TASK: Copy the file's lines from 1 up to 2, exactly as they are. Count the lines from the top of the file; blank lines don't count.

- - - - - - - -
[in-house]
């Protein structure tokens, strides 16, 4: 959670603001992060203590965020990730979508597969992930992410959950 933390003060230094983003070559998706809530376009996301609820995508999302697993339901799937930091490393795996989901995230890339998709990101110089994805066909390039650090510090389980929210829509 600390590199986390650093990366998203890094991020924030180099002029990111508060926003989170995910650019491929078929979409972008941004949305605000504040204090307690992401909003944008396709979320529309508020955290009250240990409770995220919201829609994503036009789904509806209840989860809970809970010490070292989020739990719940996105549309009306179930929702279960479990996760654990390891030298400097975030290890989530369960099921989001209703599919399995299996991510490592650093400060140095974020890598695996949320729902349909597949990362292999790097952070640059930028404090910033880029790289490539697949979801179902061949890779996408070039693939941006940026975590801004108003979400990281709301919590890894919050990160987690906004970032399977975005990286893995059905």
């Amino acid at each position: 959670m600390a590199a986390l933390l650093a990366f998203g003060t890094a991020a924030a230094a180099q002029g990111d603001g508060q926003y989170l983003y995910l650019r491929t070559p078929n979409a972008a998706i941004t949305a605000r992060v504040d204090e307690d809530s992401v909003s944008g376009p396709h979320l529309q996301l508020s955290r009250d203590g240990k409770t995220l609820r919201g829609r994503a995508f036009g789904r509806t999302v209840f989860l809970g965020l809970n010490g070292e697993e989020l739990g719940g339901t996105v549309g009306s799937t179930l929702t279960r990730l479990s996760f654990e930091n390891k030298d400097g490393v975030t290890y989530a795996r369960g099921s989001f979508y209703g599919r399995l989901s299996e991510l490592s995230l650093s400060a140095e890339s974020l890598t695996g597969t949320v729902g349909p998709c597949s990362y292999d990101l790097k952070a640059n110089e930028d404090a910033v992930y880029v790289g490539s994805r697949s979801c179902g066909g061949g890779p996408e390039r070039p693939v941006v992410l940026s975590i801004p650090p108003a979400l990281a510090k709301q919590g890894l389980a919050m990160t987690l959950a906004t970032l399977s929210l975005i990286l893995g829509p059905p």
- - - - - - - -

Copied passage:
[in-house]
């Protein structure tokens, strides 16, 4: 959670603001992060203590965020990730979508597969992930992410959950 933390003060230094983003070559998706809530376009996301609820995508999302697993339901799937930091490393795996989901995230890339998709990101110089994805066909390039650090510090389980929210829509 600390590199986390650093990366998203890094991020924030180099002029990111508060926003989170995910650019491929078929979409972008941004949305605000504040204090307690992401909003944008396709979320529309508020955290009250240990409770995220919201829609994503036009789904509806209840989860809970809970010490070292989020739990719940996105549309009306179930929702279960479990996760654990390891030298400097975030290890989530369960099921989001209703599919399995299996991510490592650093400060140095974020890598695996949320729902349909597949990362292999790097952070640059930028404090910033880029790289490539697949979801179902061949890779996408070039693939941006940026975590801004108003979400990281709301919590890894919050990160987690906004970032399977975005990286893995059905």